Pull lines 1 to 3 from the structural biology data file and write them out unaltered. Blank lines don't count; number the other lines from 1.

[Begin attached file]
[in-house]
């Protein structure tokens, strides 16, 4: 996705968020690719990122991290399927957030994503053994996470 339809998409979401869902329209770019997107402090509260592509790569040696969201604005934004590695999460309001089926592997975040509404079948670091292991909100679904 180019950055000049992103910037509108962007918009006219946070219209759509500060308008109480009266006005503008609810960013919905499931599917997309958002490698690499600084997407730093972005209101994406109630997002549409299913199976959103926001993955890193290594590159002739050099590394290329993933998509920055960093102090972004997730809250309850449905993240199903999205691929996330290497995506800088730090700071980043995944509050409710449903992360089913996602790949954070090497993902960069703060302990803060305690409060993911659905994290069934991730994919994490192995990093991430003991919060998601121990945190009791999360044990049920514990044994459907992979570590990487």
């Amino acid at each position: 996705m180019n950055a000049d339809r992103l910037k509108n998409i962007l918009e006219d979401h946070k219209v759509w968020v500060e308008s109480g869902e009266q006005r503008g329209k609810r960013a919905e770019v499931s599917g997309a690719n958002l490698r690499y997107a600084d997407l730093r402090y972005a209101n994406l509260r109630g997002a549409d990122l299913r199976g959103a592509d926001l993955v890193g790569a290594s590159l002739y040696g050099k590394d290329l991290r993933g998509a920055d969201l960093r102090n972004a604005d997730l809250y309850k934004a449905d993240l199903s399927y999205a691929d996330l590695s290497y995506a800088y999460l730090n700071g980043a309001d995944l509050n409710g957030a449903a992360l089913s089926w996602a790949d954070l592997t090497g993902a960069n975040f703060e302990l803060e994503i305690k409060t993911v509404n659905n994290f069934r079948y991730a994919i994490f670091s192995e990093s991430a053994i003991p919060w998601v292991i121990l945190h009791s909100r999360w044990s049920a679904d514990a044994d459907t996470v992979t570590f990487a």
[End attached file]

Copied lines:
[in-house]
């Protein structure tokens, strides 16, 4: 996705968020690719990122991290399927957030994503053994996470 339809998409979401869902329209770019997107402090509260592509790569040696969201604005934004590695999460309001089926592997975040509404079948670091292991909100679904 180019950055000049992103910037509108962007918009006219946070219209759509500060308008109480009266006005503008609810960013919905499931599917997309958002490698690499600084997407730093972005209101994406109630997002549409299913199976959103926001993955890193290594590159002739050099590394290329993933998509920055960093102090972004997730809250309850449905993240199903999205691929996330290497995506800088730090700071980043995944509050409710449903992360089913996602790949954070090497993902960069703060302990803060305690409060993911659905994290069934991730994919994490192995990093991430003991919060998601121990945190009791999360044990049920514990044994459907992979570590990487």
């Amino acid at each position: 996705m180019n950055a000049d339809r992103l910037k509108n998409i962007l918009e006219d979401h946070k219209v759509w968020v500060e308008s109480g869902e009266q006005r503008g329209k609810r960013a919905e770019v499931s599917g997309a690719n958002l490698r690499y997107a600084d997407l730093r402090y972005a209101n994406l509260r109630g997002a549409d990122l299913r199976g959103a592509d926001l993955v890193g790569a290594s590159l002739y040696g050099k590394d290329l991290r993933g998509a920055d969201l960093r102090n972004a604005d997730l809250y309850k934004a449905d993240l199903s399927y999205a691929d996330l590695s290497y995506a800088y999460l730090n700071g980043a309001d995944l509050n409710g957030a449903a992360l089913s089926w996602a790949d954070l592997t090497g993902a960069n975040f703060e302990l803060e994503i305690k409060t993911v509404n659905n994290f069934r079948y991730a994919i994490f670091s192995e990093s991430a053994i003991p919060w998601v292991i121990l945190h009791s909100r999360w044990s049920a679904d514990a044994d459907t996470v992979t570590f990487a």